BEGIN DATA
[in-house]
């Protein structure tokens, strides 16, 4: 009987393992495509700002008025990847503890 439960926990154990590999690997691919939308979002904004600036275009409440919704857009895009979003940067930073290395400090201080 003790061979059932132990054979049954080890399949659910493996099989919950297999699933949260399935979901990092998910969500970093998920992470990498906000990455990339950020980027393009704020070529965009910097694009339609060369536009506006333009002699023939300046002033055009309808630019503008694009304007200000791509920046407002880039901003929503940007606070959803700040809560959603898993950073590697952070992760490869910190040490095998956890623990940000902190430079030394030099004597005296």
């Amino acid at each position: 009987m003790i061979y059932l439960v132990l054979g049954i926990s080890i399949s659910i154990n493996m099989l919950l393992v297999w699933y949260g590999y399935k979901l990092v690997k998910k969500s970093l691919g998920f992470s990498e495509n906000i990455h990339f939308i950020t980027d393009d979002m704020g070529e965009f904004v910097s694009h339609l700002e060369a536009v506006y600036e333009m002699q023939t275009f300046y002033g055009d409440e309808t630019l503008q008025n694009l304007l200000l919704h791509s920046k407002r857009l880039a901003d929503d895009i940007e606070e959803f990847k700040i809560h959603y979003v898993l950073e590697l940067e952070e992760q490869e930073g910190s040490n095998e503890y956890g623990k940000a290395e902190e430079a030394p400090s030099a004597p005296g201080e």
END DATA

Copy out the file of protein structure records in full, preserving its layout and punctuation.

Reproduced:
[in-house]
């Protein structure tokens, strides 16, 4: 009987393992495509700002008025990847503890 439960926990154990590999690997691919939308979002904004600036275009409440919704857009895009979003940067930073290395400090201080 003790061979059932132990054979049954080890399949659910493996099989919950297999699933949260399935979901990092998910969500970093998920992470990498906000990455990339950020980027393009704020070529965009910097694009339609060369536009506006333009002699023939300046002033055009309808630019503008694009304007200000791509920046407002880039901003929503940007606070959803700040809560959603898993950073590697952070992760490869910190040490095998956890623990940000902190430079030394030099004597005296």
């Amino acid at each position: 009987m003790i061979y059932l439960v132990l054979g049954i926990s080890i399949s659910i154990n493996m099989l919950l393992v297999w699933y949260g590999y399935k979901l990092v690997k998910k969500s970093l691919g998920f992470s990498e495509n906000i990455h990339f939308i950020t980027d393009d979002m704020g070529e965009f904004v910097s694009h339609l700002e060369a536009v506006y600036e333009m002699q023939t275009f300046y002033g055009d409440e309808t630019l503008q008025n694009l304007l200000l919704h791509s920046k407002r857009l880039a901003d929503d895009i940007e606070e959803f990847k700040i809560h959603y979003v898993l950073e590697l940067e952070e992760q490869e930073g910190s040490n095998e503890y956890g623990k940000a290395e902190e430079a030394p400090s030099a004597p005296g201080e």